Rotten Tomatoes Critics - Certified Fresh 77%
Rotten Tomatoes Audience - Upright 82%
IMDb Rating 7 10 76


Downloaded 116,857 times
April 4, 2019


Jeremy Davies as Tom Tom
Lesley Ann Warren as Kathleen McCarthy
Steven McChattie as Tarot Reader
720p.BLU 1080p.BLU
939.53 MB
23.976 fps
107 min
P/S N/A / N/A
1.77 GB
23.976 fps
107 min
P/S N/A / N/A

Movie Reviews

Reviewed by bigspeegs 9 / 10 / 10

Two great performances, one great film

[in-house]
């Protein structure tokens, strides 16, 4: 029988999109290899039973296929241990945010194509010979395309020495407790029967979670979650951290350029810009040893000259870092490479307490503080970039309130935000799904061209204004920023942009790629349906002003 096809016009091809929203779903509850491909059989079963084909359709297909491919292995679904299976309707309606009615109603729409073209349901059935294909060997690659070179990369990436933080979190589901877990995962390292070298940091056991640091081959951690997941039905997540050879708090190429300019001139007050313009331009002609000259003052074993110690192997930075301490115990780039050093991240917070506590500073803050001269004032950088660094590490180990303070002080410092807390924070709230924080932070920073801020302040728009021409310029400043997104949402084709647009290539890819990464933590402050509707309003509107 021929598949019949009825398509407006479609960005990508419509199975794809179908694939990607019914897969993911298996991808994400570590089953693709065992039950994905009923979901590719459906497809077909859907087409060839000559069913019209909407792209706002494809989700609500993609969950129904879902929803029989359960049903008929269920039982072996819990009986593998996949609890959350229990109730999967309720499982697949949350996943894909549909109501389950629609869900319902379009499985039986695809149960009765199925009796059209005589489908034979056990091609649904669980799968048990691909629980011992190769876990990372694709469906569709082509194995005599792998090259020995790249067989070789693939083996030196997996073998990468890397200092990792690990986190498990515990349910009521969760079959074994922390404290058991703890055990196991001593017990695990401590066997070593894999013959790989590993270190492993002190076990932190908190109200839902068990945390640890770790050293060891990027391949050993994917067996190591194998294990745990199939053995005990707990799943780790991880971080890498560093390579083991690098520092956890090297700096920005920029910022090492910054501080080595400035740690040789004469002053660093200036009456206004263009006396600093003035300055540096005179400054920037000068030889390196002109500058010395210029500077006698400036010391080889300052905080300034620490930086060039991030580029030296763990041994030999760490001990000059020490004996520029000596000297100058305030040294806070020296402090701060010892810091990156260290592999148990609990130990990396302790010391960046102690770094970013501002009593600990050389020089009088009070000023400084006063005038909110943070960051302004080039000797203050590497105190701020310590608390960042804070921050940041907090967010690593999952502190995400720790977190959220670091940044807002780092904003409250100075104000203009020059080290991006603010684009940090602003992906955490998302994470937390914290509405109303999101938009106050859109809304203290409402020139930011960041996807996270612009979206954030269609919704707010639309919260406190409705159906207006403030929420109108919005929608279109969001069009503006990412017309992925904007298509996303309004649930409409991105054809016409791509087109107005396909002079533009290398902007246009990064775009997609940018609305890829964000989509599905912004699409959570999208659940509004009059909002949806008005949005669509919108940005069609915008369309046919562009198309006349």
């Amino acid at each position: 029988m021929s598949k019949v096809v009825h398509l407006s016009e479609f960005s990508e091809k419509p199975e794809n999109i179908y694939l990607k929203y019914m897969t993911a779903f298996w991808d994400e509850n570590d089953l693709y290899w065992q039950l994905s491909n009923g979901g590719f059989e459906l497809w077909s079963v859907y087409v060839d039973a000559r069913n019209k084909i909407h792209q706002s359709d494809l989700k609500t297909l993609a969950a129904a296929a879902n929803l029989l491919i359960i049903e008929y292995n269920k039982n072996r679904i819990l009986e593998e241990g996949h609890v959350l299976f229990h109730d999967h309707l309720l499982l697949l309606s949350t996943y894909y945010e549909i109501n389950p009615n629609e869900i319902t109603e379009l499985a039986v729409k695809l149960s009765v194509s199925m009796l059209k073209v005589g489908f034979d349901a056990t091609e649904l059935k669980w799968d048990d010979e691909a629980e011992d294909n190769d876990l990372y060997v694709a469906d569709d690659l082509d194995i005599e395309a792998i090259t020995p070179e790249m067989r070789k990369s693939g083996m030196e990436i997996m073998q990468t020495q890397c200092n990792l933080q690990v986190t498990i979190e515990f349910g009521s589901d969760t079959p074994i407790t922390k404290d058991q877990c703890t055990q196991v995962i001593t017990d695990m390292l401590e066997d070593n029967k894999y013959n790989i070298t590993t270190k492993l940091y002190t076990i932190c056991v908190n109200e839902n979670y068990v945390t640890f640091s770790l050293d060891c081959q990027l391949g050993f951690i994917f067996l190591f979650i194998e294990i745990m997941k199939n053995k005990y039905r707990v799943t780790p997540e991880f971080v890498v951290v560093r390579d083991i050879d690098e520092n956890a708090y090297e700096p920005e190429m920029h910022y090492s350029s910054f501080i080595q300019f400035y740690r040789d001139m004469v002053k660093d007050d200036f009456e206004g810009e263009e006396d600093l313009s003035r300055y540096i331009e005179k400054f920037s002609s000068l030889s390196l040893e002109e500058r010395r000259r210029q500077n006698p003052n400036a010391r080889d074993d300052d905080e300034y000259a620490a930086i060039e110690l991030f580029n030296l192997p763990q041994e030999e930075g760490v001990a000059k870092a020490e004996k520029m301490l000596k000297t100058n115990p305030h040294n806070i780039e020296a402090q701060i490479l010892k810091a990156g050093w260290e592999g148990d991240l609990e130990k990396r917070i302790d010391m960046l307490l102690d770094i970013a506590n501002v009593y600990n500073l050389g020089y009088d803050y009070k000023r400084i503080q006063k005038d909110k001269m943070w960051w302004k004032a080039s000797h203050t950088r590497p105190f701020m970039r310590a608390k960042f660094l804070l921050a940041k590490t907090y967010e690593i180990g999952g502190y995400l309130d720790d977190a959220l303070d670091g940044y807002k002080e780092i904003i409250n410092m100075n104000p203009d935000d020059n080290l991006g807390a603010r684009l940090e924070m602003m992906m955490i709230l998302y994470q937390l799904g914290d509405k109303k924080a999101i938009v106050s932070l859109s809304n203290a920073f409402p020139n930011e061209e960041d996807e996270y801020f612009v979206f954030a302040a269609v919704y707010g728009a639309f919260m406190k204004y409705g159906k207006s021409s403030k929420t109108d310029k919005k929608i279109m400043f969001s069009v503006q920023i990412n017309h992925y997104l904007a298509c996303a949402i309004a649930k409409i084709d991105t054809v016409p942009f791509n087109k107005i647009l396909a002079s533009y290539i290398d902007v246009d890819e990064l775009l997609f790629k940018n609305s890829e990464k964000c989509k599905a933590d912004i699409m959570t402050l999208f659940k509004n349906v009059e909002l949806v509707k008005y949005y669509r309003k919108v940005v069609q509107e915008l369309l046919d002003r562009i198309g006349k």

The word "originality" has been overused, especially by me, so much that it has almost been beaten to a pulp. After all, how can one really tell if something in a film hasn't been done before? Well, I can confidently say that Steven Shainberg's "Secretary" may be the most inventive, and yes, even original, film this year. I can confidently say that in all of my time of watching and reviewing films, I have never seen anything like it. Lee Holloway (Maggie Gyllenhaal) has just been released from a mental institution due to the fact that she constantly would cut herself when tension started to build up around the household. After she is released, it is clear that the habit has not been broken, but cuts or no cuts, she needs a job. She goes to typing school and gets some of the highest grades in her class, making her perfect for the position of secretary at a nearby lawyer's office. She goes for the interview, and after seeing the previous secretary run out in tears and hearing the questions in the interview, it is apparent that the lawyer, E. Edward Grey (James Spader), is a bit of a creep. Soon enough, Lee begins to cut herself at work, and needless to say, Grey catches her in the act. He doesn't take any sort of disciplinary action towards her. Instead, it seems that he can relate. He tells Lee, very inspiringly, that she will never cut herself again. Lee is uplifted, but has no real inclination as to just why he said what he did. However, she still continues to make mistakes in her writing, and after a while, it simply drives Grey nuts. He invites her into her office and tells her to "Lean over, put your elbows on the table and read the letter outloud". She does as he asks, but in a strange turn, he spanks her every other word. She runs into the bathroom hurt and embarrassed, but interestingly enough, she loved it. I'm a bit surprised that even by this time, there has been little controversy over "Secretary". I had images in my head of feminist groups rallying for the film never to reach the screens, or possibly screams of NC-17 from everyone's favorite censors, the Motion Picture Association of America (MPAA). Thankfully though, it's gotten this far unscathed. Maybe that is because audiences at preview screenings and film festivals are realizing that although loaded with thick layers of kooky (but not that kinky) S/M, the situation is a deeply and fundamentally human one. Basically, if S/M was ever shown in a film before, it would usually be in the context of a villain torturing a hero against their will, and usually such scenes weren't in anything that wasn't some cheap exploitation film. "Secretary" is a brave endeavor, but it knows where it's going. This isn't a gimmick, S/M sequences in the film are not the least bit perverted (the same can't be said about some segments in several Larry Clark films). These scenes are essential to understanding the characters. What is so great about "Secretary" goes beyond its offering insight as to why anyone would find being tied to a pole and spanked while holding a carrot between their teeth even remotely attractive. Despite pretty morbid subject matter, "Secretary" flies off the screen with energy and wit, offering some of the funniest, most surprising dark comedy I have seen since "Fargo". Several scenes in the film have already become classics in my repertoire of movie moments that will stay with me forever, including one hilarious incident involving a worm. Even with all of this, there is no way that "Secretary" would have pulled it off without Maggie Gyllenhaal and James Spader. Spader is creepy and oddly pathetic; his performance is such that at one moment we are sympathetic, the next we are booing him, then we're intrigued again. Maggie Gyllenhaal is equally brilliant; she gives us complete access into the mind of Lee Holloway, and it's close to impossible not to feel for her. Also, take into account how courageous she is; you try and find me another actress her age who would be willing to do half of the things she does in the film. Spader and Gyllenhaal have such chemistry that everything clicks. Director Steven Shainberg lets us truly understand the complexities of their relationship without letting the energy lag or any of the subtle comedy fly past the audience. "Secretary" is invigorating, touching, hilarious, and often all at the same time. With too many romantic comedies trying too hard to try something new when they are in fact only going backwards, "Secretary" is a truly unique specimen.